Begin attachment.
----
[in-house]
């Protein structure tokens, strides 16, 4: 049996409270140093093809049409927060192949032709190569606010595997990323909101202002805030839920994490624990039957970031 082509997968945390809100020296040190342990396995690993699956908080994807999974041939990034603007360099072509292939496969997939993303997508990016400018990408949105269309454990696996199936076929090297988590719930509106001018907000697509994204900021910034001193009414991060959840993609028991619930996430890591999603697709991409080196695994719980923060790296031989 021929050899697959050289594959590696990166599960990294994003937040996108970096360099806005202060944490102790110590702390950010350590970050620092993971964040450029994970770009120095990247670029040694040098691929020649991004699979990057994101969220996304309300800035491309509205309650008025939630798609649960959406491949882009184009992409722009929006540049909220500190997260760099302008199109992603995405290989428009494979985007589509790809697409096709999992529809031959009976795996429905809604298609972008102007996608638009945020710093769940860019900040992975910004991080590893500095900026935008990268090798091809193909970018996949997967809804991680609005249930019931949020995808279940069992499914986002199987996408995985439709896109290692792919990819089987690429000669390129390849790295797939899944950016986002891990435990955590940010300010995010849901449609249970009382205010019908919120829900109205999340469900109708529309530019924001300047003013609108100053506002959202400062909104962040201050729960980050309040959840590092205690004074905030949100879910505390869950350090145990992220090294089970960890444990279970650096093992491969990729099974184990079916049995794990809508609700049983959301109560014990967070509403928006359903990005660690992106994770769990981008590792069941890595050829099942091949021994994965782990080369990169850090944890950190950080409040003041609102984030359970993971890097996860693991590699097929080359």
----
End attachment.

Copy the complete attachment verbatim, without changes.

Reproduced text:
[in-house]
């Protein structure tokens, strides 16, 4: 049996409270140093093809049409927060192949032709190569606010595997990323909101202002805030839920994490624990039957970031 082509997968945390809100020296040190342990396995690993699956908080994807999974041939990034603007360099072509292939496969997939993303997508990016400018990408949105269309454990696996199936076929090297988590719930509106001018907000697509994204900021910034001193009414991060959840993609028991619930996430890591999603697709991409080196695994719980923060790296031989 021929050899697959050289594959590696990166599960990294994003937040996108970096360099806005202060944490102790110590702390950010350590970050620092993971964040450029994970770009120095990247670029040694040098691929020649991004699979990057994101969220996304309300800035491309509205309650008025939630798609649960959406491949882009184009992409722009929006540049909220500190997260760099302008199109992603995405290989428009494979985007589509790809697409096709999992529809031959009976795996429905809604298609972008102007996608638009945020710093769940860019900040992975910004991080590893500095900026935008990268090798091809193909970018996949997967809804991680609005249930019931949020995808279940069992499914986002199987996408995985439709896109290692792919990819089987690429000669390129390849790295797939899944950016986002891990435990955590940010300010995010849901449609249970009382205010019908919120829900109205999340469900109708529309530019924001300047003013609108100053506002959202400062909104962040201050729960980050309040959840590092205690004074905030949100879910505390869950350090145990992220090294089970960890444990279970650096093992491969990729099974184990079916049995794990809508609700049983959301109560014990967070509403928006359903990005660690992106994770769990981008590792069941890595050829099942091949021994994965782990080369990169850090944890950190950080409040003041609102984030359970993971890097996860693991590699097929080359």